• I believe if we did rent the building to the business we only need to pay the tax on the profit made on the rent which would be 100% currently as there will be no mortgage, but if we did take a mortgage at a later date, we can offset the mortgage interest and set the rent to equal the mortgage interest therefore no tax liability. Can we switch between lending and taking rent without being penalised?
• It will be the intention to sell the business at a later date, if the asset was held personally would there be different tax rates for selling 1) the business as a going concern and 2) the personally held building at the same time? Does it make sense for the business to own the property and sell it all in one package from a tax perspective? As mentioned previously, the business and building combined would be around £800k - £1m, so a capital gain of £500k - £700k. What is the best way to minimise the tax paid on the gain?
• What are the tax implications of transferring the building to the company at a later date to allow us to sell as per the above example?
• With the Entrepreneurs' Relief limiting CGT to a flat rate of 10%, if we had lent the building to the business as per this page https://www.gov.uk/entrepreneurs-relief and then decided to sell the business and the building, would both be covered by the Entrepreneurs' Relief. Eg, 10% of the 500k - £700k capital gain or does it need to be a package?
Our current accountant (not a tax specialist) told us that if the company owned the building, then we would pay 20% corporation tax BUT the money is then stuck in the company and you are like to pay 25% tax to extract it. Does the account for the Entrepreneurs' Relief tax?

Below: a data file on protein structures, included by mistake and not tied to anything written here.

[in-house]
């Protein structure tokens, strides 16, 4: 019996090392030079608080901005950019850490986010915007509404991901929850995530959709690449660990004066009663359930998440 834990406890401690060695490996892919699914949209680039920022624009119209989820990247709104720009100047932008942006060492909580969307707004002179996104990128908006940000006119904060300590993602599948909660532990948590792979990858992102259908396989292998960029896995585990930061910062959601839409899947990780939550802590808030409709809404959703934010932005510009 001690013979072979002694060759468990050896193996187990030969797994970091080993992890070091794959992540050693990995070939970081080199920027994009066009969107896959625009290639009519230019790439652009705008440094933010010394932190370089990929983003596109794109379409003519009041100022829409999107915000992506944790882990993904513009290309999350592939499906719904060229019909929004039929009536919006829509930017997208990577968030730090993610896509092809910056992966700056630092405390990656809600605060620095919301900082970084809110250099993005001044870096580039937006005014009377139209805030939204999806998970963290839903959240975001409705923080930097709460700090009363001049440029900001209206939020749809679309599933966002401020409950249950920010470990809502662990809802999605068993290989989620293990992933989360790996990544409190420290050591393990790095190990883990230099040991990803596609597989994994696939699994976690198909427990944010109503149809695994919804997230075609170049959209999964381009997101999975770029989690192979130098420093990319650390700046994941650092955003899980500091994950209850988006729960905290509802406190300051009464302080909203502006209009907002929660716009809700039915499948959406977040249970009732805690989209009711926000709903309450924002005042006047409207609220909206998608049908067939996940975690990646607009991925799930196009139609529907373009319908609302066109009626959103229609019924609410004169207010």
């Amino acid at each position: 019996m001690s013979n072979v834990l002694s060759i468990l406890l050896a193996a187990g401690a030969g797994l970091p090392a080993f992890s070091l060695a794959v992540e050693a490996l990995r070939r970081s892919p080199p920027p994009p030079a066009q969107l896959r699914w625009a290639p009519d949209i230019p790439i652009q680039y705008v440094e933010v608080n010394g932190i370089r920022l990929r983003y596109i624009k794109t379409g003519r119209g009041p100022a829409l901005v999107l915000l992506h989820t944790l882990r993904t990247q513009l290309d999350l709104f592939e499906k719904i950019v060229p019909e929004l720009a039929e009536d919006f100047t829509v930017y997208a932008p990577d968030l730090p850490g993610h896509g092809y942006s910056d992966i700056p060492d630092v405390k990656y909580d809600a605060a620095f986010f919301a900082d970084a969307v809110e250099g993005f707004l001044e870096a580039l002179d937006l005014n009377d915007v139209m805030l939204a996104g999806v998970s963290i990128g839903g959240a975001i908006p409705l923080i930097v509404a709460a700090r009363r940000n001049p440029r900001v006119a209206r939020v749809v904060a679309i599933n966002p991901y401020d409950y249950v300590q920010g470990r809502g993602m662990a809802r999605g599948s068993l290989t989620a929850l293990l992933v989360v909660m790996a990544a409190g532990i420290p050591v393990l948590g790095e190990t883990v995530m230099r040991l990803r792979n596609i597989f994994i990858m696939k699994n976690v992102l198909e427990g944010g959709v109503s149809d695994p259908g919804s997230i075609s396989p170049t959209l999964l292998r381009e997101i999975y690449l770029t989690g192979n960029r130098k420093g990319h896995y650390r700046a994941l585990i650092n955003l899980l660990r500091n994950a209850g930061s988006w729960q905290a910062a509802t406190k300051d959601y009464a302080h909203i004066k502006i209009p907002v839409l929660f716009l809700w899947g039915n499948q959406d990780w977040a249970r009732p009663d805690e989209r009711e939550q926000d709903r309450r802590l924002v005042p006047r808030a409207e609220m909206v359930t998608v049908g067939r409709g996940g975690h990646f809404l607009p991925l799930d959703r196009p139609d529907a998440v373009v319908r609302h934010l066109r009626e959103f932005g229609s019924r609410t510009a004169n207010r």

Thanks,Gareth
Expert:  bigduckontax replied 11 months ago.
Loaning to a company by directors and others is perfectly normal. What will get you into hot water very quickly is companies loaning moneys to directors! There is no tax involvement here unless the company pays you interest on the loan. In that case the interest is subject to Income Tax (IT) in your hands. Mortgage interest only can be set against the rental income. Repayment of the capital element cannot. If the building is held personally then, as I explained in my original answer CGT would apply, but probably with Entrepreneurs' Relief and limited to 10%. The fact that you lent it to the company would be irrelevant. Contractor UK has the following advice regarding a company's entitlement to Entrepreneurs' Relief: 'To qualify for Entrepreneurs’ Relief, the company must be a trading company for at least the 12-month period up to the date of cessation of the trade. It is then necessary to wind up the company within three years of the cessation date to qualify for ER.' An 80/20 test is applied to see if a company is trading ie 80% of its activities must be from the trade. There is always a problem extracting moneys from a company where capital gains for example have been subject to CT at 20%. Such moneys would count as remuneration in your hands and be subject to IT at your marginal rate. Furthermore, if you are directors, it must be paid through PAYE channels. I think that has covered all your follow up questions. Please be so kind as to rate me before you leave the Just Answer site.
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Expert:  bigduckontax replied 11 months ago.
Thank you for your support.